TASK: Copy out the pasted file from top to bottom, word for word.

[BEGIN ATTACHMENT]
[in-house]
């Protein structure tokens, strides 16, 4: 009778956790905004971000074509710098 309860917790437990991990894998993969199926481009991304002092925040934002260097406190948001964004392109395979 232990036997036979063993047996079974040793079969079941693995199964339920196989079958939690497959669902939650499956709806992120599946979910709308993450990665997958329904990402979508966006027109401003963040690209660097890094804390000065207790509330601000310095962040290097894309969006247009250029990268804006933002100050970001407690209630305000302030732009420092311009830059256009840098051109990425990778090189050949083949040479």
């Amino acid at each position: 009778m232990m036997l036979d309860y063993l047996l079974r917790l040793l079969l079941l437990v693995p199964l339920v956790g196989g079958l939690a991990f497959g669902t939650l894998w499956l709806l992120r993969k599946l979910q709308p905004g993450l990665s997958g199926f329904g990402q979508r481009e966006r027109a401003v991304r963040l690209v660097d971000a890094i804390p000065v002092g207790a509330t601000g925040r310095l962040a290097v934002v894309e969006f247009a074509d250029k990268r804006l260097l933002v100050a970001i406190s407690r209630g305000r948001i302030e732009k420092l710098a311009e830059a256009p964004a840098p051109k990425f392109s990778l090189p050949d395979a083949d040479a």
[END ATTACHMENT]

[in-house]
């Protein structure tokens, strides 16, 4: 009778956790905004971000074509710098 309860917790437990991990894998993969199926481009991304002092925040934002260097406190948001964004392109395979 232990036997036979063993047996079974040793079969079941693995199964339920196989079958939690497959669902939650499956709806992120599946979910709308993450990665997958329904990402979508966006027109401003963040690209660097890094804390000065207790509330601000310095962040290097894309969006247009250029990268804006933002100050970001407690209630305000302030732009420092311009830059256009840098051109990425990778090189050949083949040479």
């Amino acid at each position: 009778m232990m036997l036979d309860y063993l047996l079974r917790l040793l079969l079941l437990v693995p199964l339920v956790g196989g079958l939690a991990f497959g669902t939650l894998w499956l709806l992120r993969k599946l979910q709308p905004g993450l990665s997958g199926f329904g990402q979508r481009e966006r027109a401003v991304r963040l690209v660097d971000a890094i804390p000065v002092g207790a509330t601000g925040r310095l962040a290097v934002v894309e969006f247009a074509d250029k990268r804006l260097l933002v100050a970001i406190s407690r209630g305000r948001i302030e732009k420092l710098a311009e830059a256009p964004a840098p051109k990425f392109s990778l090189p050949d395979a083949d040479a």